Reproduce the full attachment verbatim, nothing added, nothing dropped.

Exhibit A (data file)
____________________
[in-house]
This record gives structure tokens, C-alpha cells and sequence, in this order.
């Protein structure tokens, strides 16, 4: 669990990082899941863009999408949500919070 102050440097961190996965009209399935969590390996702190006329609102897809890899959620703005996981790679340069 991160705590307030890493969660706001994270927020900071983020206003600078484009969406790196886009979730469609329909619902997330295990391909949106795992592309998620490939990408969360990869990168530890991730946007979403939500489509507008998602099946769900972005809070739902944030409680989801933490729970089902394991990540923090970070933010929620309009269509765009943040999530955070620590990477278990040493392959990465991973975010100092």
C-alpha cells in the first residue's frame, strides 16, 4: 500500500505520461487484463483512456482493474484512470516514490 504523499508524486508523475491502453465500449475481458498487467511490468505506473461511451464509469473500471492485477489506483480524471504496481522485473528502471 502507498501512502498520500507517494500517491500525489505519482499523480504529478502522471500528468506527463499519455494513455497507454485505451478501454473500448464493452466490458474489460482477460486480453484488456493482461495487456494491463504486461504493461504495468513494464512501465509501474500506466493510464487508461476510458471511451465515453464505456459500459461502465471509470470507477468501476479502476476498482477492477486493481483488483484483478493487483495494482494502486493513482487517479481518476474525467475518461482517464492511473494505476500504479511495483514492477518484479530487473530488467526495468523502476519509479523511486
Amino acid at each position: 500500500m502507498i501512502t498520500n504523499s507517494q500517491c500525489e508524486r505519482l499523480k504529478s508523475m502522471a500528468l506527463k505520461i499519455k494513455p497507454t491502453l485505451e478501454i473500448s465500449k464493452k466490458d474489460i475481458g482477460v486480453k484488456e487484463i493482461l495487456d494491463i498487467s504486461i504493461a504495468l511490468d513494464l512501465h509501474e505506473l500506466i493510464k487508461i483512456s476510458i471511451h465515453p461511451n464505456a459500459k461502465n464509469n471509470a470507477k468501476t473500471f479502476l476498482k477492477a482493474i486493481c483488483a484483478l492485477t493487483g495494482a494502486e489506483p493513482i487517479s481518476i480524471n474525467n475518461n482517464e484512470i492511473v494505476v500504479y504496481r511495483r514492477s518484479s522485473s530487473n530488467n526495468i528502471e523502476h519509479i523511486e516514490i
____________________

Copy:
[in-house]
This record gives structure tokens, C-alpha cells and sequence, in this order.
């Protein structure tokens, strides 16, 4: 669990990082899941863009999408949500919070 102050440097961190996965009209399935969590390996702190006329609102897809890899959620703005996981790679340069 991160705590307030890493969660706001994270927020900071983020206003600078484009969406790196886009979730469609329909619902997330295990391909949106795992592309998620490939990408969360990869990168530890991730946007979403939500489509507008998602099946769900972005809070739902944030409680989801933490729970089902394991990540923090970070933010929620309009269509765009943040999530955070620590990477278990040493392959990465991973975010100092």
C-alpha cells in the first residue's frame, strides 16, 4: 500500500505520461487484463483512456482493474484512470516514490 504523499508524486508523475491502453465500449475481458498487467511490468505506473461511451464509469473500471492485477489506483480524471504496481522485473528502471 502507498501512502498520500507517494500517491500525489505519482499523480504529478502522471500528468506527463499519455494513455497507454485505451478501454473500448464493452466490458474489460482477460486480453484488456493482461495487456494491463504486461504493461504495468513494464512501465509501474500506466493510464487508461476510458471511451465515453464505456459500459461502465471509470470507477468501476479502476476498482477492477486493481483488483484483478493487483495494482494502486493513482487517479481518476474525467475518461482517464492511473494505476500504479511495483514492477518484479530487473530488467526495468523502476519509479523511486
Amino acid at each position: 500500500m502507498i501512502t498520500n504523499s507517494q500517491c500525489e508524486r505519482l499523480k504529478s508523475m502522471a500528468l506527463k505520461i499519455k494513455p497507454t491502453l485505451e478501454i473500448s465500449k464493452k466490458d474489460i475481458g482477460v486480453k484488456e487484463i493482461l495487456d494491463i498487467s504486461i504493461a504495468l511490468d513494464l512501465h509501474e505506473l500506466i493510464k487508461i483512456s476510458i471511451h465515453p461511451n464505456a459500459k461502465n464509469n471509470a470507477k468501476t473500471f479502476l476498482k477492477a482493474i486493481c483488483a484483478l492485477t493487483g495494482a494502486e489506483p493513482i487517479s481518476i480524471n474525467n475518461n482517464e484512470i492511473v494505476v500504479y504496481r511495483r514492477s518484479s522485473s530487473n530488467n526495468i528502471e523502476h519509479i523511486e516514490i